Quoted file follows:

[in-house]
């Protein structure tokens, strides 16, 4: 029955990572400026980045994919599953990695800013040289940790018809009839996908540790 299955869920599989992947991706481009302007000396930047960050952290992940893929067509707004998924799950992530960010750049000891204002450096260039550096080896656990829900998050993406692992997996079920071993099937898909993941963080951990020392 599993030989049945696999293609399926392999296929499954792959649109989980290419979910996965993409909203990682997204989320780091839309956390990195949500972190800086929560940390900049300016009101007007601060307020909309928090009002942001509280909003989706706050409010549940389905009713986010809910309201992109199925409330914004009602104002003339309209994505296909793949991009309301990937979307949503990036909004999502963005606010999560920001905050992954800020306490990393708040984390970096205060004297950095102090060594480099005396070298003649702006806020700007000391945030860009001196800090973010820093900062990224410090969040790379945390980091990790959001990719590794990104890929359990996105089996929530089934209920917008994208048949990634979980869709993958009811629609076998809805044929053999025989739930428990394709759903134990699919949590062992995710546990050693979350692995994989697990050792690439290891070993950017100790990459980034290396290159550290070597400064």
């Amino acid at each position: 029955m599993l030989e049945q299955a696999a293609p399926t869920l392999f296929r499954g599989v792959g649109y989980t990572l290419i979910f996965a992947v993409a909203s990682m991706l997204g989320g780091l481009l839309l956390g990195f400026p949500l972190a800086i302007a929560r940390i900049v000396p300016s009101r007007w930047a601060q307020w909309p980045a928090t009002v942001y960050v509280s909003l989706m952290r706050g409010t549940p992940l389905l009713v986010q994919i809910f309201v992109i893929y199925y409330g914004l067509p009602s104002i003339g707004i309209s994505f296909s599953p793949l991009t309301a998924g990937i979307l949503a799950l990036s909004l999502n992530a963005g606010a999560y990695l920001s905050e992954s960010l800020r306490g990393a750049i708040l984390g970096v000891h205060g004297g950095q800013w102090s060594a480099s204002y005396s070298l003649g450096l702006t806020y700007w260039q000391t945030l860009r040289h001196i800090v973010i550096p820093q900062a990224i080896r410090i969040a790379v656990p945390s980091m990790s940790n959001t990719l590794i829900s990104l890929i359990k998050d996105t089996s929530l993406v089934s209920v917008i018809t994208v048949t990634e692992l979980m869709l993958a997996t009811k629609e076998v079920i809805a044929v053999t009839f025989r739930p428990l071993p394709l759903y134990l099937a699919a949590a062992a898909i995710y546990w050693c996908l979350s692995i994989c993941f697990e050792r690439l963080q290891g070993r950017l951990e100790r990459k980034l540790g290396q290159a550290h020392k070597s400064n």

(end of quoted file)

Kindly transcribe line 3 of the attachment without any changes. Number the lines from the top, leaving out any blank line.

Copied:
């Amino acid at each position: 029955m599993l030989e049945q299955a696999a293609p399926t869920l392999f296929r499954g599989v792959g649109y989980t990572l290419i979910f996965a992947v993409a909203s990682m991706l997204g989320g780091l481009l839309l956390g990195f400026p949500l972190a800086i302007a929560r940390i900049v000396p300016s009101r007007w930047a601060q307020w909309p980045a928090t009002v942001y960050v509280s909003l989706m952290r706050g409010t549940p992940l389905l009713v986010q994919i809910f309201v992109i893929y199925y409330g914004l067509p009602s104002i003339g707004i309209s994505f296909s599953p793949l991009t309301a998924g990937i979307l949503a799950l990036s909004l999502n992530a963005g606010a999560y990695l920001s905050e992954s960010l800020r306490g990393a750049i708040l984390g970096v000891h205060g004297g950095q800013w102090s060594a480099s204002y005396s070298l003649g450096l702006t806020y700007w260039q000391t945030l860009r040289h001196i800090v973010i550096p820093q900062a990224i080896r410090i969040a790379v656990p945390s980091m990790s940790n959001t990719l590794i829900s990104l890929i359990k998050d996105t089996s929530l993406v089934s209920v917008i018809t994208v048949t990634e692992l979980m869709l993958a997996t009811k629609e076998v079920i809805a044929v053999t009839f025989r739930p428990l071993p394709l759903y134990l099937a699919a949590a062992a898909i995710y546990w050693c996908l979350s692995i994989c993941f697990e050792r690439l963080q290891g070993r950017l951990e100790r990459k980034l540790g290396q290159a550290h020392k070597s400064n």